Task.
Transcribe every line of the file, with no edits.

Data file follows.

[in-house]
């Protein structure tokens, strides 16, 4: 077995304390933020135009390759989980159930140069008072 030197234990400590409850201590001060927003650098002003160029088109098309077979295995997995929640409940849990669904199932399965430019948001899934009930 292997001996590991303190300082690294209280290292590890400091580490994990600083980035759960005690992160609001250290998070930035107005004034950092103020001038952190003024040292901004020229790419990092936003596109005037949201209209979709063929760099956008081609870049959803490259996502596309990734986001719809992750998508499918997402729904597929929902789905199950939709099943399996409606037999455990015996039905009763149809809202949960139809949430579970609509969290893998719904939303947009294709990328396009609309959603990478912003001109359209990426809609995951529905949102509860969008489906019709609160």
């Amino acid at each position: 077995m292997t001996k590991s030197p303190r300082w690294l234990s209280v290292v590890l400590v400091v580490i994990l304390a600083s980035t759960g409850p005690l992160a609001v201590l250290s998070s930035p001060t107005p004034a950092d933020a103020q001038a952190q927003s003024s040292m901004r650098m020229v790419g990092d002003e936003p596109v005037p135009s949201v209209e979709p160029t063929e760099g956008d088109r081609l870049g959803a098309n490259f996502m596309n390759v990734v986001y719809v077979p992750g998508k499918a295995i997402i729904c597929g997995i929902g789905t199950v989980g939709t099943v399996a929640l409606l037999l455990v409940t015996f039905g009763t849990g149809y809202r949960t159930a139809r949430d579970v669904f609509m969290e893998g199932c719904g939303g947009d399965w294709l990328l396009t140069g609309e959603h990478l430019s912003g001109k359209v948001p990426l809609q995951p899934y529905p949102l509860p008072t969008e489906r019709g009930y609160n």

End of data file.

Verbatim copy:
[in-house]
């Protein structure tokens, strides 16, 4: 077995304390933020135009390759989980159930140069008072 030197234990400590409850201590001060927003650098002003160029088109098309077979295995997995929640409940849990669904199932399965430019948001899934009930 292997001996590991303190300082690294209280290292590890400091580490994990600083980035759960005690992160609001250290998070930035107005004034950092103020001038952190003024040292901004020229790419990092936003596109005037949201209209979709063929760099956008081609870049959803490259996502596309990734986001719809992750998508499918997402729904597929929902789905199950939709099943399996409606037999455990015996039905009763149809809202949960139809949430579970609509969290893998719904939303947009294709990328396009609309959603990478912003001109359209990426809609995951529905949102509860969008489906019709609160």
């Amino acid at each position: 077995m292997t001996k590991s030197p303190r300082w690294l234990s209280v290292v590890l400590v400091v580490i994990l304390a600083s980035t759960g409850p005690l992160a609001v201590l250290s998070s930035p001060t107005p004034a950092d933020a103020q001038a952190q927003s003024s040292m901004r650098m020229v790419g990092d002003e936003p596109v005037p135009s949201v209209e979709p160029t063929e760099g956008d088109r081609l870049g959803a098309n490259f996502m596309n390759v990734v986001y719809v077979p992750g998508k499918a295995i997402i729904c597929g997995i929902g789905t199950v989980g939709t099943v399996a929640l409606l037999l455990v409940t015996f039905g009763t849990g149809y809202r949960t159930a139809r949430d579970v669904f609509m969290e893998g199932c719904g939303g947009d399965w294709l990328l396009t140069g609309e959603h990478l430019s912003g001109k359209v948001p990426l809609q995951p899934y529905p949102l509860p008072t969008e489906r019709g009930y609160n």